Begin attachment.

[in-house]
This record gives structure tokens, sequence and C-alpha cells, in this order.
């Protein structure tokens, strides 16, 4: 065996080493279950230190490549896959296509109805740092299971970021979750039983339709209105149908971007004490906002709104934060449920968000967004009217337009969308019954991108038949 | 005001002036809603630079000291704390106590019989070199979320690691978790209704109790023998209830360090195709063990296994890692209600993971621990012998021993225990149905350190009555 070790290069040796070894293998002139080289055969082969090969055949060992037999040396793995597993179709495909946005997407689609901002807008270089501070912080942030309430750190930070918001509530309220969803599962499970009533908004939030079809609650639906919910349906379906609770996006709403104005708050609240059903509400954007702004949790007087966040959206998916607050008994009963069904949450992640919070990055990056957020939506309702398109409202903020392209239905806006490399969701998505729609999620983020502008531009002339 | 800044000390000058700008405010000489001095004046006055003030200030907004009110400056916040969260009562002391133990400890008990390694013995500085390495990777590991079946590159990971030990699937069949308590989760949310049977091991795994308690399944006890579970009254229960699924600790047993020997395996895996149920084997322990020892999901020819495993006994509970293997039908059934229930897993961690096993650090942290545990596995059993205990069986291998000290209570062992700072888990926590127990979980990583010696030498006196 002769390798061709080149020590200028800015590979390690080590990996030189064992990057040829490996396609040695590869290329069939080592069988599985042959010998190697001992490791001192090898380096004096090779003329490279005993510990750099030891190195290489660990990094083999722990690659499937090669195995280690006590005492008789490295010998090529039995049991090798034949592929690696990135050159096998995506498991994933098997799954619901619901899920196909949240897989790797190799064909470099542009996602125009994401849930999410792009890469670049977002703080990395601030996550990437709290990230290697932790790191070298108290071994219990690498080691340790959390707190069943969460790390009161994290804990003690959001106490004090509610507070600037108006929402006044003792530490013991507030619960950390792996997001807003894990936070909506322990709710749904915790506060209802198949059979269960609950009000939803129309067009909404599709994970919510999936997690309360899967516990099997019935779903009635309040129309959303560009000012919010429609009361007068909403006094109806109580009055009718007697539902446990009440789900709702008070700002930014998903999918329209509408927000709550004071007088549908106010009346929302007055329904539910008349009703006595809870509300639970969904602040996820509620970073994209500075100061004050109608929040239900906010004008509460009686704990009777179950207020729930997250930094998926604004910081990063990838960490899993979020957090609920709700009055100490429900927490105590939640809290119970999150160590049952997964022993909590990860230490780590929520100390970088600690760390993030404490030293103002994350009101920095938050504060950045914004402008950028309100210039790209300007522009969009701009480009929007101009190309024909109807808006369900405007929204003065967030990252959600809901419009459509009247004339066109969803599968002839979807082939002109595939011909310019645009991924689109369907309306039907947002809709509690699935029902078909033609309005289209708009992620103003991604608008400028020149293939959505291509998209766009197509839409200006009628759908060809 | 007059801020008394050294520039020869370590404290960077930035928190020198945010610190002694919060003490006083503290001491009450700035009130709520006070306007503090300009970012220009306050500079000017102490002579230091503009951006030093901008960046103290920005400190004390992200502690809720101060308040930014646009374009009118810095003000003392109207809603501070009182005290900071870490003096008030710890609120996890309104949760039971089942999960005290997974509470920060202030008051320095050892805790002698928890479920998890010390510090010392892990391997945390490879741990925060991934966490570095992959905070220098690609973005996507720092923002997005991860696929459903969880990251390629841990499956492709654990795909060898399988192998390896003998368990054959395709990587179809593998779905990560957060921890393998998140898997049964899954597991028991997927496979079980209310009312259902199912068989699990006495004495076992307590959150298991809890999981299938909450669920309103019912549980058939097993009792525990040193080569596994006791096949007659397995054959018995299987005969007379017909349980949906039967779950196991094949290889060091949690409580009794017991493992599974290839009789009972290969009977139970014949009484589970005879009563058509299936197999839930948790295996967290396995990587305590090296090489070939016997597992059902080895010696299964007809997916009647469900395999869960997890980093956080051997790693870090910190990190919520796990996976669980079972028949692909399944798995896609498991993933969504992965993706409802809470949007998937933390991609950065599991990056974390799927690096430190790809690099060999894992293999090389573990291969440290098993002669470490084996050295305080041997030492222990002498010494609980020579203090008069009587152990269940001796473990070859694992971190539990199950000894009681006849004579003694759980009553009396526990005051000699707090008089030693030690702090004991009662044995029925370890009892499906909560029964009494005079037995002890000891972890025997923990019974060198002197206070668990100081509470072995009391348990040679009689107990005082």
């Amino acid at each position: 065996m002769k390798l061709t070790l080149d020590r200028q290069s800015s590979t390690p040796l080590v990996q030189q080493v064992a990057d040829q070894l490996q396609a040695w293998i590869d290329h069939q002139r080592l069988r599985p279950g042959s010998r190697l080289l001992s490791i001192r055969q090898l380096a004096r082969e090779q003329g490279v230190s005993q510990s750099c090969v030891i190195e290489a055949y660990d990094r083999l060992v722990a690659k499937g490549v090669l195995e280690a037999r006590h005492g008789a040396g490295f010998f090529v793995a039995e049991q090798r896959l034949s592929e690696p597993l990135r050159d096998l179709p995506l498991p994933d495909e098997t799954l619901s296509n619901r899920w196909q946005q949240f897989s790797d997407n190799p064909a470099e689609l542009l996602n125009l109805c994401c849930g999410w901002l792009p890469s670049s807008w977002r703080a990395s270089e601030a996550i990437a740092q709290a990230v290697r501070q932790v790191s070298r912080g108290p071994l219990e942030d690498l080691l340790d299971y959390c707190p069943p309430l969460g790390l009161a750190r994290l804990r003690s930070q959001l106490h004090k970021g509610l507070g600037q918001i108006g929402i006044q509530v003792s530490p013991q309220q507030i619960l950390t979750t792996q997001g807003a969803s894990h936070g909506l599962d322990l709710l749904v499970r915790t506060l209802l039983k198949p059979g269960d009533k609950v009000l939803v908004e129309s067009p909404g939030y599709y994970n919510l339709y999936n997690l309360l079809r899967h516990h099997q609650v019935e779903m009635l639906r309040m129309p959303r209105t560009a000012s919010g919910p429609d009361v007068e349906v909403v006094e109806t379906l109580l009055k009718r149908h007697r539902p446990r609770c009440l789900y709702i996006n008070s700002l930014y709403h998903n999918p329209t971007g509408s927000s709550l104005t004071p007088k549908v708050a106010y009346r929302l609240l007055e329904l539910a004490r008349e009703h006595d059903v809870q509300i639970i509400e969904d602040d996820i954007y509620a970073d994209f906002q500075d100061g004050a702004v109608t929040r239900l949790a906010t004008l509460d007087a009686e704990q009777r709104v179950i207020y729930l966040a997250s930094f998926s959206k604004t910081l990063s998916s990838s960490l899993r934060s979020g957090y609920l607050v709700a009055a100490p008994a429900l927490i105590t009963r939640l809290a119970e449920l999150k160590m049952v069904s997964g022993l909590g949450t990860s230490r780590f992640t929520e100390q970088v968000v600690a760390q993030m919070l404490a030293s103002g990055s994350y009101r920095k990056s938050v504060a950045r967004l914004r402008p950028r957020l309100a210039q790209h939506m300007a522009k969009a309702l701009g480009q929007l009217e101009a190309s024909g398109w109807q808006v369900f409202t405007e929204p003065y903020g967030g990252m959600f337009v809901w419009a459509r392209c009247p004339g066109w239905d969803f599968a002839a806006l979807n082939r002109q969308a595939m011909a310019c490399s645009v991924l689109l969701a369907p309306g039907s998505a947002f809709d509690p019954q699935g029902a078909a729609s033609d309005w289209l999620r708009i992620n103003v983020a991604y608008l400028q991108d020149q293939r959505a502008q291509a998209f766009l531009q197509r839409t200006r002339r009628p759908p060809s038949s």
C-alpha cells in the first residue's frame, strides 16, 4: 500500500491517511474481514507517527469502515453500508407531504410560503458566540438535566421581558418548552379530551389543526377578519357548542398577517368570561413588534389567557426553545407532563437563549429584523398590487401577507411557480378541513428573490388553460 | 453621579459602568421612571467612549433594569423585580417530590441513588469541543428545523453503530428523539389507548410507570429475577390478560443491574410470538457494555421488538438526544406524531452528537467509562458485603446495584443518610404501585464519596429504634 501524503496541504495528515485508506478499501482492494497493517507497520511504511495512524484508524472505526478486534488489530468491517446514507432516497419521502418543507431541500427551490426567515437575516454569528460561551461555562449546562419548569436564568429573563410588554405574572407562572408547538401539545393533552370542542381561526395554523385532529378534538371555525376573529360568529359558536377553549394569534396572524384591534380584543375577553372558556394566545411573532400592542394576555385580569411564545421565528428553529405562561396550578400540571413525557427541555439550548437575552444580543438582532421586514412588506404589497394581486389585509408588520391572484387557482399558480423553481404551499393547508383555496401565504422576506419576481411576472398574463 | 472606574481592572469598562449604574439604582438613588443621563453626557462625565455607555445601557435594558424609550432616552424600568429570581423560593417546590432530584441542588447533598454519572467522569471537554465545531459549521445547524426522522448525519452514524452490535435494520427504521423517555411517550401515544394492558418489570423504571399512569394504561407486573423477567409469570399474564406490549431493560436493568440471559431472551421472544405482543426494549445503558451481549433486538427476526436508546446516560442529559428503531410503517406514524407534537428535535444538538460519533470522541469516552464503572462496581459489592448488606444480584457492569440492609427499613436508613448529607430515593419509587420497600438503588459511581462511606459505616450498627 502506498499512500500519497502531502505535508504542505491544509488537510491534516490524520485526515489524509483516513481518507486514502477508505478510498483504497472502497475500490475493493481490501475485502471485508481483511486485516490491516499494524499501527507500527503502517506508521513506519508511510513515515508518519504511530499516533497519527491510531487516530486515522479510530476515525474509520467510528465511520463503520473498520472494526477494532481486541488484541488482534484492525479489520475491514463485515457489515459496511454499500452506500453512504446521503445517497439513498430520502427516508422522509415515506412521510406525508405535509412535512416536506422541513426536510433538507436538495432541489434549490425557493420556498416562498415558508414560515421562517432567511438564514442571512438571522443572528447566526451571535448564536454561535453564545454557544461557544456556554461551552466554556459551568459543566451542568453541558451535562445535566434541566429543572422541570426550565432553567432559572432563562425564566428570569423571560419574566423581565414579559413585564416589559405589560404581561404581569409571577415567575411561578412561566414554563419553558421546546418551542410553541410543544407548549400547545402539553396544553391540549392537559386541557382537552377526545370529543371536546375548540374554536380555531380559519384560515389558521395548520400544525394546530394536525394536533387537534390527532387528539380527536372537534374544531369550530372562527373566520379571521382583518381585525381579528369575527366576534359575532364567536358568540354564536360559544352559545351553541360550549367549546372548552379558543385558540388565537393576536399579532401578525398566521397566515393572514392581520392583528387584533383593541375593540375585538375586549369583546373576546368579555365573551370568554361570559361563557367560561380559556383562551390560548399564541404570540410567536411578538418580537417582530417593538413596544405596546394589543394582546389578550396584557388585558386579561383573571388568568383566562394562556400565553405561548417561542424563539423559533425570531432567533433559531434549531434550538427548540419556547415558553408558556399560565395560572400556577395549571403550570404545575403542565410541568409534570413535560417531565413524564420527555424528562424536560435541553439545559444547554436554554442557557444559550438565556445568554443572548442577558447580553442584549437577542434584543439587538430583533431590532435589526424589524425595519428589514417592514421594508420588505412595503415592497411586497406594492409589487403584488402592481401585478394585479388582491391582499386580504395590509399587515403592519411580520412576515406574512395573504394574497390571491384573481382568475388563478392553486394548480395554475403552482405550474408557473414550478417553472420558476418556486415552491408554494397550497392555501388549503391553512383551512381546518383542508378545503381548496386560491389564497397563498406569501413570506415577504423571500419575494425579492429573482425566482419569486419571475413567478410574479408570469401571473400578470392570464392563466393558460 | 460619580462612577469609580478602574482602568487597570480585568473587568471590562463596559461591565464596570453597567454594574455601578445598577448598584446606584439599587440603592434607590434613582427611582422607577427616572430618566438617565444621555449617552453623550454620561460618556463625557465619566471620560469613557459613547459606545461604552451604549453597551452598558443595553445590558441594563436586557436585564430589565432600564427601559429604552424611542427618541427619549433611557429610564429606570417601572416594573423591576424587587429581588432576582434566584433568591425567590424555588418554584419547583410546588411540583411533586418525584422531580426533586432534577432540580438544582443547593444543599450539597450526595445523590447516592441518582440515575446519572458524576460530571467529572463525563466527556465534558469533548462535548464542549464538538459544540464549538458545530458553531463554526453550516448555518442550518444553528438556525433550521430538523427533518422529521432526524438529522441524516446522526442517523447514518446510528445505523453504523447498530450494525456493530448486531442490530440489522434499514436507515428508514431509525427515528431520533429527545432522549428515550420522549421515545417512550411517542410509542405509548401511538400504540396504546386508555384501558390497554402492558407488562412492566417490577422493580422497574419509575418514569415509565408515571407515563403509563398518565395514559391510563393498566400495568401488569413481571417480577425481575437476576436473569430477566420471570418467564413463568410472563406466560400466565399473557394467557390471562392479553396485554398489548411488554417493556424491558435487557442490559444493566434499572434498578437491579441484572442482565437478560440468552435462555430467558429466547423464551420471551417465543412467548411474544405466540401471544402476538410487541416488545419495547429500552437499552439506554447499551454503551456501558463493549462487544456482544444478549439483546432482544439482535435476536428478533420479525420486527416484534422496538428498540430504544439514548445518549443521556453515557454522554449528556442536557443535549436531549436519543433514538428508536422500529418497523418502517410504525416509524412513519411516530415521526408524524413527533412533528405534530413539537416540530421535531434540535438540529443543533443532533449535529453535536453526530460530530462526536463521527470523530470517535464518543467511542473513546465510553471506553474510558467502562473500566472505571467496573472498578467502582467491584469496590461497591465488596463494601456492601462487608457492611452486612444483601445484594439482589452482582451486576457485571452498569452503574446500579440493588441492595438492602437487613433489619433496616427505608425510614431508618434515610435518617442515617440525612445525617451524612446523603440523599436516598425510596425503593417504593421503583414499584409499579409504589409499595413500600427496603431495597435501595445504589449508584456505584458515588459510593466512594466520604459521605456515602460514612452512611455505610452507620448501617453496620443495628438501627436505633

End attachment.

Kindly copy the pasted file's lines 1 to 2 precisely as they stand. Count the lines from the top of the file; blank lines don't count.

[in-house]
This record gives structure tokens, sequence and C-alpha cells, in this order.